School board, union find little common ground

MARQUETTE – Administrators in the Marquette school district were hoping to clarify the district’s financial status during a school board meeting Monday.

Many hours of public comment during board meetings have been dedicated to the subject of district finances as the school board and the Marquette Area Education Association continue to negotiate a contract.

The MAEA represents teachers in the Marquette Area Public Schools.

The teachers have been working without a contract the entire school year.

The district has said it simply can’t afford what the teachers are asking for, while the union says the district is in sound financial health.

Several people have cited during public comment at board meetings the district’s online financial dashboard located at Munetrix.com as an indicator the union is not asking for too much.

The site lists MAPS’ finances as being low risk or no risk.

Assistant Superintendent for Finance Deb Barry said during Monday’s meeting the fund equity listed on the Munetrix site – which currently sets it at more than $7 million – does not show the day-by-day expenses of the district as they happen. Rather, she said the Munetrix budget line only changes when the board adopts or amends a budget, which it hasn’t done since March.

The year to date totals reflect the most recent board-approved interim financial statements.

Barry said the district has spent $2 million since then and still has bills to pay that include June utilities as well as salaries and benefits.

“When you look at your checkbook balance and you look at your bank statement, they’re dramatically different, because you’ve made transactions that the bank doesn’t yet know about, and if you sit there and say ‘I’m going to take the bank statement balance because it’s higher than what’s in my checkbook,’ you will wind up with bounced checks,” Barry said.

Barry also said the district has yet to receive 17 percent of its total revenues for the year, but still has roughly 32 percent of its expenditures to account for. Fiscal years end for public schools June 30.

Several people spoke in support of teachers during public comment Monday, including former state Rep. Steve Lindberg, who said the problem in Marquette was not between the teachers and the district but in improper funding for public education.

He urged people to contact their legislators, citing his own experience in Lansing as an example of the effectiveness a large group of outspoken people can have.

Trustee Jean Hetrick, who has often during board meetings encouraged people to contact their legislators, said she has contacted every legislator in Lansing and has been discouraged by the sometimes rude responses.

“Unfortunately, not every representative responds nor do they respond kindly to you, so maybe that’s why some people don’t contact legislators is because they’re rude,” Hetrick said.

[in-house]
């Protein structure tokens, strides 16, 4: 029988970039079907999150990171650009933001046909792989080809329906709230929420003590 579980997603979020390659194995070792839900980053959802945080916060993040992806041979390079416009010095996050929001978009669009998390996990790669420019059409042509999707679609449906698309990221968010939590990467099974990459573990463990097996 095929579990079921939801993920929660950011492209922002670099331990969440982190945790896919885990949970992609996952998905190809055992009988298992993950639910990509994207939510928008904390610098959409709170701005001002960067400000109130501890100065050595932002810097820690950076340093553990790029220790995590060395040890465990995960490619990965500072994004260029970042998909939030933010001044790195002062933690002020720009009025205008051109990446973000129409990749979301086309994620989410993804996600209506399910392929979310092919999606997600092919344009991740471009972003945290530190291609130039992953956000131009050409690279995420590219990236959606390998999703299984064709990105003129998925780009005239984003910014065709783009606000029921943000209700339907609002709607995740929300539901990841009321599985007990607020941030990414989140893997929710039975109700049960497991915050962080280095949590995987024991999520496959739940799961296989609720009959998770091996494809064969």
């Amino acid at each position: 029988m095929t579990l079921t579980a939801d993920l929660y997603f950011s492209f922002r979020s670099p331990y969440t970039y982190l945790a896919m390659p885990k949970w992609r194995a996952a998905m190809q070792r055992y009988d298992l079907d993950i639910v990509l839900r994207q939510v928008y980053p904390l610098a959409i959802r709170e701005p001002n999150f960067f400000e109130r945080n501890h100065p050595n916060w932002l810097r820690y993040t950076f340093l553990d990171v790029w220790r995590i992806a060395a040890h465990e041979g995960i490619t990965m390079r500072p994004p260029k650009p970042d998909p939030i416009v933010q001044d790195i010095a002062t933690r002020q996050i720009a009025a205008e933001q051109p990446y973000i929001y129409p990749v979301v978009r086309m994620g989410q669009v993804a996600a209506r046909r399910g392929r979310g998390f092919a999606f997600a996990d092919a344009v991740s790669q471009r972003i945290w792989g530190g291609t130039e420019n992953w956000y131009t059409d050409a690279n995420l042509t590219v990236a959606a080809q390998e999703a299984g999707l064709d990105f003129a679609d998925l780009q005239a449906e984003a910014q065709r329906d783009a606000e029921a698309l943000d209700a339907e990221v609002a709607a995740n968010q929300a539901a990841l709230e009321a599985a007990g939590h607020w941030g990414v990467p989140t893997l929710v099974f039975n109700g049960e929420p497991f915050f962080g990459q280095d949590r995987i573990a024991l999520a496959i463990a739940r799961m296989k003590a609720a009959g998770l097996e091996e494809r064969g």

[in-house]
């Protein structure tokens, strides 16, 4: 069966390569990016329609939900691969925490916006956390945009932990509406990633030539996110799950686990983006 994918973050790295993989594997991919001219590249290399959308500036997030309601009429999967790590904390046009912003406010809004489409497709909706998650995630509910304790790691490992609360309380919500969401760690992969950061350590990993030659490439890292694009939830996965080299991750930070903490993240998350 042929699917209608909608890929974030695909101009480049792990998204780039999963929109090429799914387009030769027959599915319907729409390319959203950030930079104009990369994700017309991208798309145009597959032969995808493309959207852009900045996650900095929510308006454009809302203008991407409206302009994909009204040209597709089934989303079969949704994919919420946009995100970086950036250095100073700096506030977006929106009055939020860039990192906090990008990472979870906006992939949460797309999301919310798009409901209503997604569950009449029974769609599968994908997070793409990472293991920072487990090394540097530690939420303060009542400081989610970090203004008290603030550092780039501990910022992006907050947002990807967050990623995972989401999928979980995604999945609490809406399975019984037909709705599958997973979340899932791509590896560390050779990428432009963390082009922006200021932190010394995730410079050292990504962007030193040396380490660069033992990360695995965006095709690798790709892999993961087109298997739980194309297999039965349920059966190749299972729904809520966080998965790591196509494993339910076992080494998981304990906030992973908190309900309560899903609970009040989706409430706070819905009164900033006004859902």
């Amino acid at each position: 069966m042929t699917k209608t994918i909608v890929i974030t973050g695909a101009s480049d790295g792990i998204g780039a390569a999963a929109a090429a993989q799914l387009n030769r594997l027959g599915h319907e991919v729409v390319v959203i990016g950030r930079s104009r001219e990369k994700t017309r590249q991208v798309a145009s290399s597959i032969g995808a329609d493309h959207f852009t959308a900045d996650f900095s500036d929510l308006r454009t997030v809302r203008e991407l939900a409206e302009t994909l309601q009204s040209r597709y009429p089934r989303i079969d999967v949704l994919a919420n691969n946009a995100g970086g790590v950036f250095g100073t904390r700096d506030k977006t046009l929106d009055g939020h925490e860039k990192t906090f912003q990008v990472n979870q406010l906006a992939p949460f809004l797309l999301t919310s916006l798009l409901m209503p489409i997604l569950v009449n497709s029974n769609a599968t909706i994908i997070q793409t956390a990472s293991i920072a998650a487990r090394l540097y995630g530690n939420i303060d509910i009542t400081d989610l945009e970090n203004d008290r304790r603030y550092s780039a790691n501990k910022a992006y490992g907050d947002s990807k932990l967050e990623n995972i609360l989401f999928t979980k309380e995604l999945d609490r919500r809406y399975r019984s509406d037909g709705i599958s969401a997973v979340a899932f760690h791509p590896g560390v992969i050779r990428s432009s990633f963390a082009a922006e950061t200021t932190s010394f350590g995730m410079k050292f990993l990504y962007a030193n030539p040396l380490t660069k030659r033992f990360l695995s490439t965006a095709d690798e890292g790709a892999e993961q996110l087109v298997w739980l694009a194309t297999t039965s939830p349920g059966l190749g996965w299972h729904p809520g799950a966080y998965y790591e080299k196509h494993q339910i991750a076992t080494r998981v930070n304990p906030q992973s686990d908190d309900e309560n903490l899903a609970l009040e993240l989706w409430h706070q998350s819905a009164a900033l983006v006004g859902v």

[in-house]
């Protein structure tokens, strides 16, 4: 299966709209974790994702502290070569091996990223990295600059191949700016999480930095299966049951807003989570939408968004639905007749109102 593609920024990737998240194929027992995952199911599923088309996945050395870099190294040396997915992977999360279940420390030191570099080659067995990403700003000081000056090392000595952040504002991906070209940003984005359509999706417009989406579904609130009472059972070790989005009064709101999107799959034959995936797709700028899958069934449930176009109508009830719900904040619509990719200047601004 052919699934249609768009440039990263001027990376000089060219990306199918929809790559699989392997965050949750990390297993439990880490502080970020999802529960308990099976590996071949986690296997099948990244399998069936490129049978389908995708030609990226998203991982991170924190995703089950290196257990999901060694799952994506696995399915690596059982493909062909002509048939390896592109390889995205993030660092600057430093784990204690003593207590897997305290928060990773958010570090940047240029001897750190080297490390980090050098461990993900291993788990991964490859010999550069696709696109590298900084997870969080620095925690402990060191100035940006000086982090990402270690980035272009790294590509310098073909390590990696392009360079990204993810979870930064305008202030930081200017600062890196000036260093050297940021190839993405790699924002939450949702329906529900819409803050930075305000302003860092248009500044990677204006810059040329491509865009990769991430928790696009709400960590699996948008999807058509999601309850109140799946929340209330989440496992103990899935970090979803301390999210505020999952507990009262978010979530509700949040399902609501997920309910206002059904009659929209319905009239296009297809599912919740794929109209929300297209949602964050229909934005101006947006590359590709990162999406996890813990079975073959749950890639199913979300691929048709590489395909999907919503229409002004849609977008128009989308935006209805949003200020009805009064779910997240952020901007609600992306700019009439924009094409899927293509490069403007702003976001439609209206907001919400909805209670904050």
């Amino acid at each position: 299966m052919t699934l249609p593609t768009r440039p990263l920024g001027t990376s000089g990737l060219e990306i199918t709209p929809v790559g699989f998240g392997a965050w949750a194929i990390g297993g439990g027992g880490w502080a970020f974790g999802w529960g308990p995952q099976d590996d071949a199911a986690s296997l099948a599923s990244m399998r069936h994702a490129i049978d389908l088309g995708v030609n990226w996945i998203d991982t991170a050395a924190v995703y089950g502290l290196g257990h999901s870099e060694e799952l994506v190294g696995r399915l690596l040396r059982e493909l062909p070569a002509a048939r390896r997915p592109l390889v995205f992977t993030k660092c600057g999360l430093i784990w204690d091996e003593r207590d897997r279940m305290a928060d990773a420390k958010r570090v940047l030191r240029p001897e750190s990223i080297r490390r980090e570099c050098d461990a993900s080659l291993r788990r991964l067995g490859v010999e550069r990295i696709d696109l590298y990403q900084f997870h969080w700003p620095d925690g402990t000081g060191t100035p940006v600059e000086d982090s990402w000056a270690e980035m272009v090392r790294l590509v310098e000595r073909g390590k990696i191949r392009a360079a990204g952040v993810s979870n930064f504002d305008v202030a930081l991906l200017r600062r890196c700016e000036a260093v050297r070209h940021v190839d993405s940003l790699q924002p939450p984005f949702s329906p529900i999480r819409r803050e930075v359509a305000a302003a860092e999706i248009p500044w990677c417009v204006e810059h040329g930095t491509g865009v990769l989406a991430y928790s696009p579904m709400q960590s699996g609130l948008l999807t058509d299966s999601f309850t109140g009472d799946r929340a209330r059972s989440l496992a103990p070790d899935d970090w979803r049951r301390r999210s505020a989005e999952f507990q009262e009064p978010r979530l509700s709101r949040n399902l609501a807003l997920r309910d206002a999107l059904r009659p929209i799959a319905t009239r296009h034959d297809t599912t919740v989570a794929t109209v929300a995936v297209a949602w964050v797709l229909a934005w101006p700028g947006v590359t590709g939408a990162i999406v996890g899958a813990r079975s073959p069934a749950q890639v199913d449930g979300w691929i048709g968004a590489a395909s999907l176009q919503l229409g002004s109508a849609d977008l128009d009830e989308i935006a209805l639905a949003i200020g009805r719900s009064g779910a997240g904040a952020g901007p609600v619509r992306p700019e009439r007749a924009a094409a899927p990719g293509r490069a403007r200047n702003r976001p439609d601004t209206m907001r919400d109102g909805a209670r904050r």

Board President Rich Rossway took issue with a statement made during public comment by MAEA chief negotiator Fred Cole, who said the board and the teachers were $100,000 from making a deal during their last negotiating session, a number he said was small in comparison to the district’s overall budget.

Speaking about the contract negotiations in general, Cole quoted what Joseph Welch said to Sen. Joseph McCarthy exactly 60 years ago to the day:

“‘Have you no decency, sir? At long last, have you no sense of decency?’ I think that’s a very fitting comment for our negotiations,” Cole said, before walking out of the room.

Rossway said he was proud to serve with each member of the MAPS board and that they were all decent people “trying to do what’s best for the district.”

Rossway also said the board was committed to ensuring MAPS teachers were the highest paid in the county.

“We’ve made that commitment … (Superintendent Bill) Saunders has made that commitment, we have said that publicly, and that means, bottom line, we’ve looked at the contracts and we feel our current offer exceeds that and continues to address that,” Rossway said.

No new mediation session has been scheduled between the two parties. The most recent took place roughly two weeks ago.

In other action, the board heard an update from Saunders on the district’s realignment plan, approved the district’s membership in the Michigan High School Athletic Association for the 2014-2015 school year and approved a resolution offering no objection to a beer tent being set up near the Vandenboom Early Childhood Development Center during Marquette Township’s annual Community Day.

Jackie Stark can be reached at 906-228-2500, ext. 242.